Let rise at room temperate for 6 to 8 hours. Or let it rise for 1 hour at room temperature, then chill it in the refrigerator for 8 hours or overnight. If using cold, use warm water in the recipe instead of cool water. Use before it deflates.
Cinnamon Raisin Bread
1/4 cup very warm water
1 1/4 teaspoons active dry yeast
1 3/4 cups biga starter
1 1/2 cups plus 2 tablespoons water(cool or warm, depending on your biga)
4 1/2 cups all-purpose flour
4 teaspoons kosher salt
3 cups raisins(I used 1 cup in one loaf and left the other plain)
1/4 cups plus 1 tablespoon sugar
1 tablespoon ground cinnamon
Combine the very warm water and yeast in a bowl and stir with a fork to dissolve the yeast. Let stand for 3 minutes.
Add the biga and water to the yeast mixture and mix with your fingers for 2 minutes, breaking up the starter. The mixture should look milky, chunky, and slightly foamy. Add the flour and the salt and mix with your fingers until the dough forms a shaggy mass. Fold the dough over onto itself and knead briefly in the bowl.
Move the dough to a lightly floured work surface and knead until it is smooth and supple, about 4 minutes. If it feels stiff our dry, add cool water, 1 tablespoon at a time.
Put the dough back into the mixing bowl, cover, and let rest for 20 minutes.
Return the dough to the lightly floured surface and knead it for 5 to 7 minutes. the dough will become silky and elastic. Do not knead extra flour into the dough.
Place the dough in a lightly oiled bowl and cover, rise at room temperature for 1 hour.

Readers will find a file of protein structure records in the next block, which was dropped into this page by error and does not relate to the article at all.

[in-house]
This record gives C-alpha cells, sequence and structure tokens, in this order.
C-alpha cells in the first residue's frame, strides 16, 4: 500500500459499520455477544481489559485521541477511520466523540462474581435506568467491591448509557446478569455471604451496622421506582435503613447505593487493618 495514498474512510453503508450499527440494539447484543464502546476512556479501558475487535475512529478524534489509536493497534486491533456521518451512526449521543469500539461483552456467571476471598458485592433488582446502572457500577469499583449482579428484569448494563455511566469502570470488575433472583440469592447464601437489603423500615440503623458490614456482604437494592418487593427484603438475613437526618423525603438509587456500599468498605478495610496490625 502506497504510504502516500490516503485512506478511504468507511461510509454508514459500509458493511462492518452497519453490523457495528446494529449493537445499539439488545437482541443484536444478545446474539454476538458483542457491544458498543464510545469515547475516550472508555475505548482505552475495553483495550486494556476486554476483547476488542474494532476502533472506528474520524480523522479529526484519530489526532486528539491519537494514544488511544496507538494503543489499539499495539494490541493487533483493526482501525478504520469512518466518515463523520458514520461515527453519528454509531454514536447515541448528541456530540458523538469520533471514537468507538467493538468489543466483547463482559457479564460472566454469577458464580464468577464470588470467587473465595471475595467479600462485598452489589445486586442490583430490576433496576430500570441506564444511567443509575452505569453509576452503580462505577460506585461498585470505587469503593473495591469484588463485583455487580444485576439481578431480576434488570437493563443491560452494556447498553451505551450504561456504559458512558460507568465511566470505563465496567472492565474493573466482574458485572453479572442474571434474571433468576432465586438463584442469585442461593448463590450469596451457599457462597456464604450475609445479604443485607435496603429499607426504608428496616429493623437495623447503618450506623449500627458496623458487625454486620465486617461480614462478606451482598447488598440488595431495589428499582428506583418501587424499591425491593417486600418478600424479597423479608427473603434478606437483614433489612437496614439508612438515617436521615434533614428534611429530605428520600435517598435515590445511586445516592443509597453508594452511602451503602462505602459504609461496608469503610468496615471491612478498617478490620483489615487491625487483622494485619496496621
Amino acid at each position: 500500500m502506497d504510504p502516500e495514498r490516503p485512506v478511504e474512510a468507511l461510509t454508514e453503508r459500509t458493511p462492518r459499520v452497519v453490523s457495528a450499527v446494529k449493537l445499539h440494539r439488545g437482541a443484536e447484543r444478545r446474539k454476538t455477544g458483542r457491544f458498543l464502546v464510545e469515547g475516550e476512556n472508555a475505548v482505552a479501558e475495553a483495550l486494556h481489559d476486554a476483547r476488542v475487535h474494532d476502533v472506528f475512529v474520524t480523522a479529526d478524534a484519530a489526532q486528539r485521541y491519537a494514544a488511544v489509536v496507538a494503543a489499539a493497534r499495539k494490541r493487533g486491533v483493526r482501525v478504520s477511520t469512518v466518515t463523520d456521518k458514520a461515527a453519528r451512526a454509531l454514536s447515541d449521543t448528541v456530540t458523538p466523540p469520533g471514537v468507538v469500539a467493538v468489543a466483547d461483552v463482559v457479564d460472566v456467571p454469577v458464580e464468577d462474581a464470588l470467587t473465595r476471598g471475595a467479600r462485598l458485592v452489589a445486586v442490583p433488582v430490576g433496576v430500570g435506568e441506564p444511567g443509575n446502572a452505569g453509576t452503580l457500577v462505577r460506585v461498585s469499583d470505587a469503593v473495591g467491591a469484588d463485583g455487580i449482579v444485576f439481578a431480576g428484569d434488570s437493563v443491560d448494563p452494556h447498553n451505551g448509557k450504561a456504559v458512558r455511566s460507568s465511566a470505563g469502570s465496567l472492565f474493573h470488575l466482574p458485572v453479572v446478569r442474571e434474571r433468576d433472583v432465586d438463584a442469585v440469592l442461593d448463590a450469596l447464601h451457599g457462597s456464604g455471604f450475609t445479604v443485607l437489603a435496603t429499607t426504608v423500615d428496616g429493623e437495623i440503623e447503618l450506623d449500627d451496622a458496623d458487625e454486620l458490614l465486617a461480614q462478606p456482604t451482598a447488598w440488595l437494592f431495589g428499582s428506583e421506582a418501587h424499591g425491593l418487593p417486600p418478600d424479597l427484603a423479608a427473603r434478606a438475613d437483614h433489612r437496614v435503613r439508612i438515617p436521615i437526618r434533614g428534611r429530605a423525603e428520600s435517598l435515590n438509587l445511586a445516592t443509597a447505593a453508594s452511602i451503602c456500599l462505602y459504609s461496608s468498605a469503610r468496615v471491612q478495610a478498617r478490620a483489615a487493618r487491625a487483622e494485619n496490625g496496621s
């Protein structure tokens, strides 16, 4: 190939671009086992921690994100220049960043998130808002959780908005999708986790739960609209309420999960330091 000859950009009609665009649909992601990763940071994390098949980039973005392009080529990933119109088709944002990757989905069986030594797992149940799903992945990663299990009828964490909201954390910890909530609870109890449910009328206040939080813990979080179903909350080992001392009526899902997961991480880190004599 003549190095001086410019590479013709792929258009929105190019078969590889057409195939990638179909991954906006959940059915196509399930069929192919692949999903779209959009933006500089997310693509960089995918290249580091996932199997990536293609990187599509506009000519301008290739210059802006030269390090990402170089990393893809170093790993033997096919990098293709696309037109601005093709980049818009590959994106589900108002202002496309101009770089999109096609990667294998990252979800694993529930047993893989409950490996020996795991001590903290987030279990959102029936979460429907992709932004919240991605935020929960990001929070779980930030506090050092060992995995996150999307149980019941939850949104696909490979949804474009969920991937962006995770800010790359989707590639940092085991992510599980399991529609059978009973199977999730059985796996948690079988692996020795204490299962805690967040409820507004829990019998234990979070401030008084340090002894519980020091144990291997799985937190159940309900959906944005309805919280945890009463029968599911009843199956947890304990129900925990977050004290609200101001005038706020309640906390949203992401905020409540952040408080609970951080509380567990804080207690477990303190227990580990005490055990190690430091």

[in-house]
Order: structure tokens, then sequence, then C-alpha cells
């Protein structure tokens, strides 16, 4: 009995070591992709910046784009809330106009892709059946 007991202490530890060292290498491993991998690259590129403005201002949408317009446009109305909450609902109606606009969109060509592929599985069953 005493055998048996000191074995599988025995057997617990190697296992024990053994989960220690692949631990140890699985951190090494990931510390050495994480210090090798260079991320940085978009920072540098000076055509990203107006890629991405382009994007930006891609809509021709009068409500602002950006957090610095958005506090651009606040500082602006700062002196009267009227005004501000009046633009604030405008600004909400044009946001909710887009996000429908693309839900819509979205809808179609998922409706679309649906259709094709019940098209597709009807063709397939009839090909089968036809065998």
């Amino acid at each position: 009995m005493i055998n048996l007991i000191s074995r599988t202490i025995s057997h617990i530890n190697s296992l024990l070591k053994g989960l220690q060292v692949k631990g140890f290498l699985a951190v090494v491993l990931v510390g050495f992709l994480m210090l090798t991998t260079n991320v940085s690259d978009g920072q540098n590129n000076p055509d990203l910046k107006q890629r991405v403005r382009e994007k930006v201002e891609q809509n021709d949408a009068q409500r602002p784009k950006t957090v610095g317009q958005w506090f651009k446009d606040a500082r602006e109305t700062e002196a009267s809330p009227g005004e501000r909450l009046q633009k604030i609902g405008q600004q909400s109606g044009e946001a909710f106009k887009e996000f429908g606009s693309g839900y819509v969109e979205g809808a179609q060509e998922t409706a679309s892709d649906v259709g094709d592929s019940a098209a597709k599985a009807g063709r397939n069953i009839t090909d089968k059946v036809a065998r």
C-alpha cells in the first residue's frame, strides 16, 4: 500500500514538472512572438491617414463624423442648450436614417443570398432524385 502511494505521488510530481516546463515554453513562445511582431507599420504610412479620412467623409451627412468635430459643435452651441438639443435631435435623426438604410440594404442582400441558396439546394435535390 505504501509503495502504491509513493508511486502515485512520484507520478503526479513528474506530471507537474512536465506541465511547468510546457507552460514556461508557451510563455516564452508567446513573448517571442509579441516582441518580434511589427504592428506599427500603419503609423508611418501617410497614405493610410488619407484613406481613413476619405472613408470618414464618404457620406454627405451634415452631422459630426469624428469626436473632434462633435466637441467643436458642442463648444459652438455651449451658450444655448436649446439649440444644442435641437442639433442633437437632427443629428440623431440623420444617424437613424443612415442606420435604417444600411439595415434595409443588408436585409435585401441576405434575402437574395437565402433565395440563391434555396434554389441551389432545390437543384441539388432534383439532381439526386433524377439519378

Turn dough in the mixing bow;. Gently deflate the dough with your fingertips, the fold the left side in and repeat with the right, fold the dough in half, gently pat it down and turn the dough seam face down.
Let rise for 1 to 1 1/2 hours. When the dough is fully risen, an indentation made by your fingers poking the dough will not spring back.
With the dough is rising, place the raisins in a bowl and add warm water to just below the top of the raisins. Combine the sugar and cinnamon in a separate bowl and set aside.
Place the dough on a lightly floured surface. Gently deflate the dough and pat into a 14×12 inch rectangle. Cut the dough into 2 equal rectangles 7×12 inches. Sprinkle each pice with the cinnamon sugar mixture and the drained raisins. Spread evenly across the dough and press them in. Starting at the short side of the loaf, fold the dough tightly into a log without stretching the dough. Seal the seam tightly using your hands or pinching with your fingers.
Place each loaf seam side down in lightly oiled 9×5 pan and press them down to fill the pan. Cover and let rise for 1 to 1 1/2 hours. Thirty minutes before baking preheat the oven to 450F and place a cast iron skillet and mini loaf pan on the lowest rack possible. Place an oven rack above with room for the loaves of bread. Have a spray bottle, kettle of water ready to be boiled and a metal 1 cup measure nearby.
5 to 10 minutes before the loaves are ready to bake, turn the water on to boil and place 2 to 3 ice cubes in the small loaf pan.
When the loaves are ready, quickly fill the 1 cup measure with boiling water and place the loaves in the oven, then mist them with water. Pour the water into the skillet and immediately close the oven door.
Bake for 15 minutes and reduce the oven temperature to 375F and bake for 18 tp 25 minutes longer, until the crust is brown and the loaves sound hollow. Watch the oven carefully and cover with foil if the tops are browning to fast.
Let them cool in the pan for 5 minutes then remove to a rack to cool. Let cool completely before slicing or the bread will fall apart. Keeps well for at least 2 days.